Although most vendors make a considerable effort to develop or license the technology for communicating with other vendors’ products, the wide variety of products on the market, the speed at which these new products are appearing, and the continuous development of new technologies make it extremely difficult for any platform to support everything. On the other hand, customers are telling the vendors in no uncertain terms that they won’t buy products that can’t manage a heterogeneous environment.
“Many customers today are already doing some form of storage management and virtualization,” says Veritas’s Fairbanks. “In talking to our customers about the future, we’ve found that they are looking for robust storage management and virtualization features that enable common storage IT practices across multiple OS and hardware storage platforms.”
That’s why virtually every vendor in the storage industry, major and minor, is a member of the Storage Networking Industry Association (SNIA), which has been working to improve interoperability by drafting the SMI-S specification (see “Toward a Universal Standard”). The first version covers communications between devices on a SAN, as well as communications between a management application and the devices. Forthcoming versions already in development address topics beyond the SAN hardware itself, including management of data services such as backups, replication, snapshots, and ILM.
SMI-S is not a device specification. Instead, it covers how devices and applications on the SAN communicate with each other. It uses two existing technologies: CIM (the Common Information Model) -- originally developed for LAN technologies — and XML to pass data between devices. Because SMI-S is extensible and continues to evolve, it will be able to address future needs of SAN management as necessary.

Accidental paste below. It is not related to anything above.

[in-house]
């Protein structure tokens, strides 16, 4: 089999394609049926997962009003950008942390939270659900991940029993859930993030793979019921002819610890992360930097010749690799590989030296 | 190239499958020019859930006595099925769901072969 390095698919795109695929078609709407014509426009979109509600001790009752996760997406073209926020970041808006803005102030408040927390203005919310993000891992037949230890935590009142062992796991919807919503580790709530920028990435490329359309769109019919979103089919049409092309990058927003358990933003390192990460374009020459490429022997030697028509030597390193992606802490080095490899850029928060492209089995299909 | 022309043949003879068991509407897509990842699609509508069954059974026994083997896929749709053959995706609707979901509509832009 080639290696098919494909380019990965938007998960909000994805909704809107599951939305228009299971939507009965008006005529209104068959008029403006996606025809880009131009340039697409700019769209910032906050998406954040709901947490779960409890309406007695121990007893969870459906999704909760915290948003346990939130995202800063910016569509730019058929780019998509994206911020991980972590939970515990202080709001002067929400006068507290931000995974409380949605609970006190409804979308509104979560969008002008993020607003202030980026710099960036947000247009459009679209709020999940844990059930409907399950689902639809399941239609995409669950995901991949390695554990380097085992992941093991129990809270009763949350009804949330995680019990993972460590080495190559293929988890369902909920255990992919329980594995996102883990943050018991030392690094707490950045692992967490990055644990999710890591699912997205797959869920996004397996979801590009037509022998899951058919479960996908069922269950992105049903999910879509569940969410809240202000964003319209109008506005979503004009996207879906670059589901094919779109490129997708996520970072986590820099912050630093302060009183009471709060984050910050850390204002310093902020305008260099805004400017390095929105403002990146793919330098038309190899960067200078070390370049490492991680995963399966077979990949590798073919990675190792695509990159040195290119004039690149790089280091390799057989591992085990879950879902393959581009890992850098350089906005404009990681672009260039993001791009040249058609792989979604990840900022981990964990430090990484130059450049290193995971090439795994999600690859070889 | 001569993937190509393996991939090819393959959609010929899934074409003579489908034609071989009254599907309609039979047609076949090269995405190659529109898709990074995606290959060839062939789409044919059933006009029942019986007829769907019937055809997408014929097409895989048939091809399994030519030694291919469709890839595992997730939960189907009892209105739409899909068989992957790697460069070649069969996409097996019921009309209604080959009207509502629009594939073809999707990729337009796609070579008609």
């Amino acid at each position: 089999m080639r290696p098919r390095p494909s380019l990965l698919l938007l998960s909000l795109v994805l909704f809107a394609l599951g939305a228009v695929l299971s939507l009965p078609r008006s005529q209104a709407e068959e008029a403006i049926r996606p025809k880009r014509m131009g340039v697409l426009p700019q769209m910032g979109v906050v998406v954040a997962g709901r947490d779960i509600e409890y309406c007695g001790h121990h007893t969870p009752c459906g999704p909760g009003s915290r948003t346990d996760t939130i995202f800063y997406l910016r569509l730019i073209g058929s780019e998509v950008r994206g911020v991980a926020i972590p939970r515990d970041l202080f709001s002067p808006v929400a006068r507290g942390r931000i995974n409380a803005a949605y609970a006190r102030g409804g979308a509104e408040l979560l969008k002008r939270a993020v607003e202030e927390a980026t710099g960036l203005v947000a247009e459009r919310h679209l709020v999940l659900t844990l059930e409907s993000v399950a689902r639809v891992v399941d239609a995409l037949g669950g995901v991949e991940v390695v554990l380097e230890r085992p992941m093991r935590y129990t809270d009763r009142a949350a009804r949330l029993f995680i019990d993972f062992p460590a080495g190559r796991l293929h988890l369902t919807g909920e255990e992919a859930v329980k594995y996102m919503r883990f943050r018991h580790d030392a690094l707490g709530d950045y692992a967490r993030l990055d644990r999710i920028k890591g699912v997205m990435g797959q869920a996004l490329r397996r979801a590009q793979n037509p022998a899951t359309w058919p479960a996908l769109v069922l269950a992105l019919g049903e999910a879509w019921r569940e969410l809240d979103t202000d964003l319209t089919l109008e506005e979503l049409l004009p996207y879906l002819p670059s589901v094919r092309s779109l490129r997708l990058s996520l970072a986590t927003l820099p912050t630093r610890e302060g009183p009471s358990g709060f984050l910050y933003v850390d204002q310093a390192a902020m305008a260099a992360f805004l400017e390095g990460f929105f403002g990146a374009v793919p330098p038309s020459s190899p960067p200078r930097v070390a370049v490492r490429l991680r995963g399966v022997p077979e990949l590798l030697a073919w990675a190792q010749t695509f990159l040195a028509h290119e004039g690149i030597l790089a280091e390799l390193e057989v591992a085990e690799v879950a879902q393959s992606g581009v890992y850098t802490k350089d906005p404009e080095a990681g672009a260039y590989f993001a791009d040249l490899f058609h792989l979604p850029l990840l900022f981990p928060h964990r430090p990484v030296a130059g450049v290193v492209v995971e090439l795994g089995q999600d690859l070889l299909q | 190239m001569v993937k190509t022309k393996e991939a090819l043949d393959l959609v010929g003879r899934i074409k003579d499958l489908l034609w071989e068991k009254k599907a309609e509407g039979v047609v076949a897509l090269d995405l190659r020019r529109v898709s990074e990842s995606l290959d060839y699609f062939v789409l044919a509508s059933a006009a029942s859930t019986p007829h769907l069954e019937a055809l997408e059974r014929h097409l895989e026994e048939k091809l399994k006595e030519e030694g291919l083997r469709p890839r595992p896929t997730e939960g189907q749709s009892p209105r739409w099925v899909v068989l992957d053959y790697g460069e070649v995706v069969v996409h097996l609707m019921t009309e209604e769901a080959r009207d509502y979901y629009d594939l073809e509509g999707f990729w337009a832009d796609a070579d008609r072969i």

Struggling With SMI-S
“SMI-S won’t solve storage-management problems overnight,” says Jeff Hornung, vice president of the gateway business unit at Network Appliance, “but it should eventually allow a broad scope of storage management from a single platform. The more things that are adopted into the SMI-S spec, the better things will get for everyone -- including us -- though we may have to work harder to innovate.”
Tom Rose, vice president of marketing for AppIQ, agrees. “SMI-S is like SNMP in the early LAN days -- it will take time to get everyone on board, but we’re seeing more companies get on board all the time. SMI-S has won in the sense that 100 percent of vendors have committed to it, though less than 70 percent are currently supporting it.”
It will be a while before SMI-S lives up to its potential. As Jack McDonnell, chairman and CEO of Crosswalk says, “The lack of maturity of the SMI-S spec and the dearth of available SMI-S capability to date makes integrating with most applications a challenge, due to the necessity to use published APIs to communicate with each different application.”
McDonnell says that so far, even when SMI-S is supported by a device or application, all the needed information isn’t necessarily available. Not every field may be fully populated, or data may be in the wrong fields. He estimates that currently half of the information needed to successfully manage storage devices comes from SMI-S and CIM. The rest of the data is gathered using device and application APIs or SNMP.